#MeToo

NPR Illinois and ProPublica found several sexual harassment allegations against University of Illinois at Urbana-Champaign faculty that haven’t been publicly reported. Here's a rundown of the accusations, the consequences each faced and their responses.

This article was produced in partnership with ProPublica Local Reporting Network .

We’d like to hear about your experience with misconduct on campus, or if you were subjected to it but did not or could not file a report. We need help understanding flaws in the systems intended to hold perpetrators accountable.

This article was produced by the ProPublica Local Reporting Network.

An administrator resigned amid sexual harassment accusations. Another college hired him. A professor was found to have stalked a coworker. She agreed to retire, then won a Fulbright grant. Campus leaders vow reforms, but many say it’s a long road.

This article was produced in partnership with the ProPublica Local Reporting Network.

All Illinois employers would have to conduct sexual harassment training under sweeping legislation adopted in the waning days of the General Assembly. 

“This really deals with sexual harassment, discrimination, and equity issues affecting every worker in the state of Illinois,’’ said  Democratic state Senator Melinda Bush of Grayslake, who is sponsor of the bill, which would protect independent contractors under the Illinois Human Rights Act. “So it is, I would say, probably one of the biggest pieces of civil rights law we’ve had in years.”

The state Senate task force on sexual discrimination and  sexual harassment released its report this week, and leaders announced related bills, including several aimed at the business community.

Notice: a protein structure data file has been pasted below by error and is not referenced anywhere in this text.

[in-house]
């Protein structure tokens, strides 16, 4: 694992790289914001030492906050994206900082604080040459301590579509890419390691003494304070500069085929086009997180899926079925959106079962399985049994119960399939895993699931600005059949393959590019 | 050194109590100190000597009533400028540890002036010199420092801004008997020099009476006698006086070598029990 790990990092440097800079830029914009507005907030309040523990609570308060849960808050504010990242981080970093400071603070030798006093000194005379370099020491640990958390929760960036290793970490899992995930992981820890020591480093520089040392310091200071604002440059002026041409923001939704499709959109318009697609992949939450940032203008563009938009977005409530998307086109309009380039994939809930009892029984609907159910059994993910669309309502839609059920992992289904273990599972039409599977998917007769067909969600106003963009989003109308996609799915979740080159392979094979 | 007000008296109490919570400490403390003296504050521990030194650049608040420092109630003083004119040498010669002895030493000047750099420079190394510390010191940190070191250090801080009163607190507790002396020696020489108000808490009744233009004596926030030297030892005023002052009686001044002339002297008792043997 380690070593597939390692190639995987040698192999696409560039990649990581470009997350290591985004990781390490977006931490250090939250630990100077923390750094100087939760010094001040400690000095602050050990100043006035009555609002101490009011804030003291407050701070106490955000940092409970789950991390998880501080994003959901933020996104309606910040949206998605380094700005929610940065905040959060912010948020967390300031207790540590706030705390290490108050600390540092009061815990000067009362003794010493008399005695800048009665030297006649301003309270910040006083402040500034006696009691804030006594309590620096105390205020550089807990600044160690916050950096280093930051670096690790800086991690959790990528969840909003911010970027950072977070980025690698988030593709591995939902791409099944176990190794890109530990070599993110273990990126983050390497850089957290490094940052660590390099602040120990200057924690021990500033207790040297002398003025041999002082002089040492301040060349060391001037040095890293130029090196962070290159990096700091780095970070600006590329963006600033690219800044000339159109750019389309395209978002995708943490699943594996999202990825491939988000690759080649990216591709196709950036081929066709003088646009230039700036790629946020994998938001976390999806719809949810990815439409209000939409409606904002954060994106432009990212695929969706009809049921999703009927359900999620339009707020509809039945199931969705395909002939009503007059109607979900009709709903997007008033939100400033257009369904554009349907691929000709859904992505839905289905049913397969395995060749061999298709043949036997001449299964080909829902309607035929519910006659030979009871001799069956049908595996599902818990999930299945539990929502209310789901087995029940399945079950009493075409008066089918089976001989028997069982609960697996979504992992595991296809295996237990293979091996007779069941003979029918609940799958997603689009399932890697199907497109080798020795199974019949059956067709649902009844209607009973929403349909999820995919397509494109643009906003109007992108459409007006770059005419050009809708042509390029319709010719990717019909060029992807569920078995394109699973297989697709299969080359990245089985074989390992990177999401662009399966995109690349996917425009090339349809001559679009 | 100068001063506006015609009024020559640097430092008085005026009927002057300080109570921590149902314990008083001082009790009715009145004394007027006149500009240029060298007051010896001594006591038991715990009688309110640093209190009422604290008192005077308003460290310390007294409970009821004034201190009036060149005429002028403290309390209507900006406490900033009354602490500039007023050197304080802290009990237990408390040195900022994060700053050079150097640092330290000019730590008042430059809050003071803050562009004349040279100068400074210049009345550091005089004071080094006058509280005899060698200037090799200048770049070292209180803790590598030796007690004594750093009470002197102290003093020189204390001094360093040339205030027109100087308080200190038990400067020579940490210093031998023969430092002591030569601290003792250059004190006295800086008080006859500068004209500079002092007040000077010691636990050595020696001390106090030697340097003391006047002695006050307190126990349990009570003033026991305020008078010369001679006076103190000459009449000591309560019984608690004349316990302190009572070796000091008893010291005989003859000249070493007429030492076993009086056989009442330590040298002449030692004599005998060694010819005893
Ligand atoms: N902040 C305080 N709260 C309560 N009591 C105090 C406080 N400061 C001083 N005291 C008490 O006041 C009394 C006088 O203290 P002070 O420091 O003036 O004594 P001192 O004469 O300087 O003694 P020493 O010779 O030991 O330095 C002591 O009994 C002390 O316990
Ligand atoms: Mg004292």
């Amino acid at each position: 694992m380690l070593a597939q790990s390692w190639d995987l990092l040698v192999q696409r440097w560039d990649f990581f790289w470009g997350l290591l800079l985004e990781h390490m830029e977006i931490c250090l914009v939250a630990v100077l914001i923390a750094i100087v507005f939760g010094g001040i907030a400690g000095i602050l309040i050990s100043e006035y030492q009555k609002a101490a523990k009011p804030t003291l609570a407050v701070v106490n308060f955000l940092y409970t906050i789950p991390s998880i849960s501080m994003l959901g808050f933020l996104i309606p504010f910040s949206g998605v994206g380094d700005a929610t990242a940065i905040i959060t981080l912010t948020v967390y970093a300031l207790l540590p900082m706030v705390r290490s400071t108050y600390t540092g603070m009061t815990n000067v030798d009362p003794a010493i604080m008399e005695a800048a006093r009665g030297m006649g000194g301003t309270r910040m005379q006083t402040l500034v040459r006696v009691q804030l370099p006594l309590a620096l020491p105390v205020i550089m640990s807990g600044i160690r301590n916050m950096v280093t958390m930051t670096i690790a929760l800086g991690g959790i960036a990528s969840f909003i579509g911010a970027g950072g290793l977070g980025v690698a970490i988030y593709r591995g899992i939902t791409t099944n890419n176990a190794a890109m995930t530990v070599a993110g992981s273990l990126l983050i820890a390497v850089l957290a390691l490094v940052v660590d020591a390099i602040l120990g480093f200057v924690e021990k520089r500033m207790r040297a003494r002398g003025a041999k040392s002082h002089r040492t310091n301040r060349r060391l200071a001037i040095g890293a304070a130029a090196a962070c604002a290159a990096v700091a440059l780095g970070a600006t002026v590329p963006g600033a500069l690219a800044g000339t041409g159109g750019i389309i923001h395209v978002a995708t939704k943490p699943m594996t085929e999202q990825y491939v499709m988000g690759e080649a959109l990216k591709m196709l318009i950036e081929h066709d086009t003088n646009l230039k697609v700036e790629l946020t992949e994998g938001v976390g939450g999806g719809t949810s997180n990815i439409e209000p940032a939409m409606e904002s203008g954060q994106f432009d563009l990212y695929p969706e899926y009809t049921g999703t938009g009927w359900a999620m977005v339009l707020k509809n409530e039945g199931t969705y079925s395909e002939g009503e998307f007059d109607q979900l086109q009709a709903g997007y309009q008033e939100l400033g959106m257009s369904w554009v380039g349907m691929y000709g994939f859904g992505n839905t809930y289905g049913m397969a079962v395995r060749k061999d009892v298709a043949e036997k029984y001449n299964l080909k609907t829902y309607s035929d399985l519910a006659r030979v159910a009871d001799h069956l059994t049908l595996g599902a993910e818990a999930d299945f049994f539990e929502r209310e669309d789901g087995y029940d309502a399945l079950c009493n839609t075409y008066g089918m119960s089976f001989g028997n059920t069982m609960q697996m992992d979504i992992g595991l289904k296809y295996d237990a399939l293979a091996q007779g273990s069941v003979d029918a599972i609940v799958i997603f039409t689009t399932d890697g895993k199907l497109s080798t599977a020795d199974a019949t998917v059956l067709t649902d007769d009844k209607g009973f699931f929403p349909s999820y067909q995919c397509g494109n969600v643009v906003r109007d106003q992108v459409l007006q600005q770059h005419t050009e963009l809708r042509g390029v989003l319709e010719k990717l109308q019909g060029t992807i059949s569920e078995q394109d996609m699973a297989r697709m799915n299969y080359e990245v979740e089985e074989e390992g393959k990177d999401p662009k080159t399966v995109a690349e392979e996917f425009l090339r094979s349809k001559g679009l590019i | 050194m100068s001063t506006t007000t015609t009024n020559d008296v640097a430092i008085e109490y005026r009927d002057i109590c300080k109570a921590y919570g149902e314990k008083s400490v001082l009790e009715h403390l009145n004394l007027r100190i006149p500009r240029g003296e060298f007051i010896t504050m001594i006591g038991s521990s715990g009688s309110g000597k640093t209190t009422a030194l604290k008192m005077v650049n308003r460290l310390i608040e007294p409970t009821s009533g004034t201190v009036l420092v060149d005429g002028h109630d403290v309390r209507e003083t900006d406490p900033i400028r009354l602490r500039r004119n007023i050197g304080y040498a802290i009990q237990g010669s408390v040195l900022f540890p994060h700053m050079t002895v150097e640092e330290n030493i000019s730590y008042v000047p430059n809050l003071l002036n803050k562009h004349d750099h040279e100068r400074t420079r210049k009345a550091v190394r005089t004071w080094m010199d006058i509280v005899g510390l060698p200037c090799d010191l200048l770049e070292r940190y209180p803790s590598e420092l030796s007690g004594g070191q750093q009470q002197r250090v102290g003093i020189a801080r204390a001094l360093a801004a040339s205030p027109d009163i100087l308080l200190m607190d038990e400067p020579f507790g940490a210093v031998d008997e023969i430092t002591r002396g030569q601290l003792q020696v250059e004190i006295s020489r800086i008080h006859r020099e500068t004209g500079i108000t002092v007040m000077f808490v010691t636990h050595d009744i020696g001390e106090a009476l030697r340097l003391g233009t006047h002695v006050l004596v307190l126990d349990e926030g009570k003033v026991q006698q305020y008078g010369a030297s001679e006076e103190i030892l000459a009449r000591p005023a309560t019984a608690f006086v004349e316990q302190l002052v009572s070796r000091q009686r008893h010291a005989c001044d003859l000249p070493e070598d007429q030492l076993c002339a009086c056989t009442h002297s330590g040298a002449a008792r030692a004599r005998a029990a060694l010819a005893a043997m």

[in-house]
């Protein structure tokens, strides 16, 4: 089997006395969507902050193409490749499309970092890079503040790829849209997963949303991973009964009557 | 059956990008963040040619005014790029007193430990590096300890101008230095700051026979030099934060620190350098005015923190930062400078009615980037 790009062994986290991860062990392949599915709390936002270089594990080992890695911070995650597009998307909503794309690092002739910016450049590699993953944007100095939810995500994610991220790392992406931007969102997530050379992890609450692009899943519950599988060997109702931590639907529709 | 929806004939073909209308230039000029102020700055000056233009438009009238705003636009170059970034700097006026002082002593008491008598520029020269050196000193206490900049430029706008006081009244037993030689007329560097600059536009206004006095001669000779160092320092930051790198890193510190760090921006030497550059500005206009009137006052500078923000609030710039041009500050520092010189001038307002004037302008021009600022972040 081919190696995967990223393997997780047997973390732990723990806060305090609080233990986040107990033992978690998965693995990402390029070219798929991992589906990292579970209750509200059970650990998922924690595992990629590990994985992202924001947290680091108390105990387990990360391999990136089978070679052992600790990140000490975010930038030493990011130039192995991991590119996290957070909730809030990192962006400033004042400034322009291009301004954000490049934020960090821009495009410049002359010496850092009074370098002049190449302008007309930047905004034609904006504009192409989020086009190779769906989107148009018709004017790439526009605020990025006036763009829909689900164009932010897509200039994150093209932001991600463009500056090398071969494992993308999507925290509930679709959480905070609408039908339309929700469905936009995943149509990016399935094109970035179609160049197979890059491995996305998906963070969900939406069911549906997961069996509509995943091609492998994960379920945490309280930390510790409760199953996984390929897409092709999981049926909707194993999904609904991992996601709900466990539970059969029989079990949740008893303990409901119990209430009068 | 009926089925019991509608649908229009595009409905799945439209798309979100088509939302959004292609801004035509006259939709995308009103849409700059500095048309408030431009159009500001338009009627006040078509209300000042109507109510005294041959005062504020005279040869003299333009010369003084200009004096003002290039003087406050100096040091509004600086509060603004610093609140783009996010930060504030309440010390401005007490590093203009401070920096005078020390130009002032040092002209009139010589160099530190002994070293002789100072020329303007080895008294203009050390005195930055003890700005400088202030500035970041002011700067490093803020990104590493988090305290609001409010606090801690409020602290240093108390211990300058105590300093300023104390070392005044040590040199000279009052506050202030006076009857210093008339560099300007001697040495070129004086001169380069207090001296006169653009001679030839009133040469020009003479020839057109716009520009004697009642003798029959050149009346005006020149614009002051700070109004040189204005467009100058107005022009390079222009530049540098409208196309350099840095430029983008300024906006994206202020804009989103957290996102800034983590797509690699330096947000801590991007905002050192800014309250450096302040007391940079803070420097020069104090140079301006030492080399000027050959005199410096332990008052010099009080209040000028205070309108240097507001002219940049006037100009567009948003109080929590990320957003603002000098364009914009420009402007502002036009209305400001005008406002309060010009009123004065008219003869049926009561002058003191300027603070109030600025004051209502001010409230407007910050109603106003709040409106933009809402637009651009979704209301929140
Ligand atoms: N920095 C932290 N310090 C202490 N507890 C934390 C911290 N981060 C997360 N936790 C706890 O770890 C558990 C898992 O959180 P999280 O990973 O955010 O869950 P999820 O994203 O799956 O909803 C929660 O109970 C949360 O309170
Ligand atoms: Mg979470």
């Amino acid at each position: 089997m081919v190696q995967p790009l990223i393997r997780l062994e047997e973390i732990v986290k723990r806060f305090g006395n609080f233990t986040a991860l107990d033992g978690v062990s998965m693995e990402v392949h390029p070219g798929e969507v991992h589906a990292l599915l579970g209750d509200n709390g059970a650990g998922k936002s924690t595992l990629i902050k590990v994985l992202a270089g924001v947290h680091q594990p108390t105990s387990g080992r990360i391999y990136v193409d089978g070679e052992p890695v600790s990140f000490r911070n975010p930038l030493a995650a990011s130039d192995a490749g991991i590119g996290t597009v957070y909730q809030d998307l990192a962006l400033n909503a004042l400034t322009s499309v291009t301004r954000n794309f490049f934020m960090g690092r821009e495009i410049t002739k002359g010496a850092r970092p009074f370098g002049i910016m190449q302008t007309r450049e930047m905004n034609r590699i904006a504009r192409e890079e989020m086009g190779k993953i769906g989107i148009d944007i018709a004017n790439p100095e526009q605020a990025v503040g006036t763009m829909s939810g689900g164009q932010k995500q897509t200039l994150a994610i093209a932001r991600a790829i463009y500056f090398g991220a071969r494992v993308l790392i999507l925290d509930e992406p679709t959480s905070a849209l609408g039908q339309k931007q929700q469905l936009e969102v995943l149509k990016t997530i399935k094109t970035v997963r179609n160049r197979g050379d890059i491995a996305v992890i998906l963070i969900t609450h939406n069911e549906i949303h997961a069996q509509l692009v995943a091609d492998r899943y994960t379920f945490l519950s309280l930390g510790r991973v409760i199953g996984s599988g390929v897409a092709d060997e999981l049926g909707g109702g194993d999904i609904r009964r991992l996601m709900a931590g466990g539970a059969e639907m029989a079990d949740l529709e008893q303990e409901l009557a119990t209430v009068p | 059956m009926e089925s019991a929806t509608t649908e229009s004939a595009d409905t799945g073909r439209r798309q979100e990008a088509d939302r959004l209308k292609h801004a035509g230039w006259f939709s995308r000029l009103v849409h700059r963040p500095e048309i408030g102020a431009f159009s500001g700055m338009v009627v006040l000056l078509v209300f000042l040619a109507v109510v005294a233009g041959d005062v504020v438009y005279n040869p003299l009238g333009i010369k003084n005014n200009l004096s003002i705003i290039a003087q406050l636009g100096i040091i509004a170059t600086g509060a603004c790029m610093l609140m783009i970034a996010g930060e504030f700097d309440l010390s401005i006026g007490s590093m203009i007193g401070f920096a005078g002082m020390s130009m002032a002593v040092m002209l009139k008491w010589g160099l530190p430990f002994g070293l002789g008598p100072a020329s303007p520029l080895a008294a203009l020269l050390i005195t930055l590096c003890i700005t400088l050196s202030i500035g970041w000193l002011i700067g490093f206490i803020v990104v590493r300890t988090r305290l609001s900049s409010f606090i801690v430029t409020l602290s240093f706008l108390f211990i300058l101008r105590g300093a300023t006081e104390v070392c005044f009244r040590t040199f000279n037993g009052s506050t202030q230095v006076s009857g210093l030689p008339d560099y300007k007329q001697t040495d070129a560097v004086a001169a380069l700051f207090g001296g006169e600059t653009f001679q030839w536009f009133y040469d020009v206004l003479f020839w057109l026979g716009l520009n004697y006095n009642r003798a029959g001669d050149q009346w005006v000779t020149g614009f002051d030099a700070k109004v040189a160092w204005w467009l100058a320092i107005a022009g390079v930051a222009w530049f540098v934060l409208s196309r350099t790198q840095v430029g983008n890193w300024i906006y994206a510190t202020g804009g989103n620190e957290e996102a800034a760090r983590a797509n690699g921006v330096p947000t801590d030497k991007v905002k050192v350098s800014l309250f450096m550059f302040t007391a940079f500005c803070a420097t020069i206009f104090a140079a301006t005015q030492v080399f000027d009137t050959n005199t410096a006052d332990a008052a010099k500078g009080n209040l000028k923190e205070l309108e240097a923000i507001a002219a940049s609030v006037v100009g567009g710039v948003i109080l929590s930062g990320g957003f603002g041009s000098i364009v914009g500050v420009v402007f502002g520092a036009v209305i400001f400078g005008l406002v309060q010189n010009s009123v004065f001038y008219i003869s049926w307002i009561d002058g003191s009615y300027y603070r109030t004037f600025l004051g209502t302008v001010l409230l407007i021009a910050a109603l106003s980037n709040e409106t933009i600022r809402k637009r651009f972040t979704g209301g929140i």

One measure would require private employers to provide sexual harassment training, limit businesses’ use of non-disclosure agreements, mandate that large employers disclose sexual harassment settlements, and allow victims of sexual harassment or sexual violence to take unpaid leave.

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INC

The global #MeToo movement has put a spotlight on sexual harassment and assault, and a new report calculates the economic impacts in the workplace.

Erin Cetindag and Delaney Flattery stopped by the Sangamon County building to vote early on a recent Saturday. The two college students were home in Springfield on break from schools out-of-state.

"That was the most fun test I’ve ever taken," laughed Cetindag, a senior at American University.

"We turned it in and got stickers," Flattery, a senior at Butler University added.

When asked about the gender diversity of the candidates they just voted for, both noticed something.

In the wake of the #metoo movement and the spotlight on assault allegations against Judge Brett Kavanaugh, more states — including Illinois — are rethinking how sex education should be taught in public schools. 
 

www.aheapanel.org

WSIU's Jennifer Fuller talks with leaders of Illinois' Anti-Harassment, Equality, and Access Panel - State Comptroller Susana Mendoza, State Representative Carol Ammons, and State Senator Melinda Bush.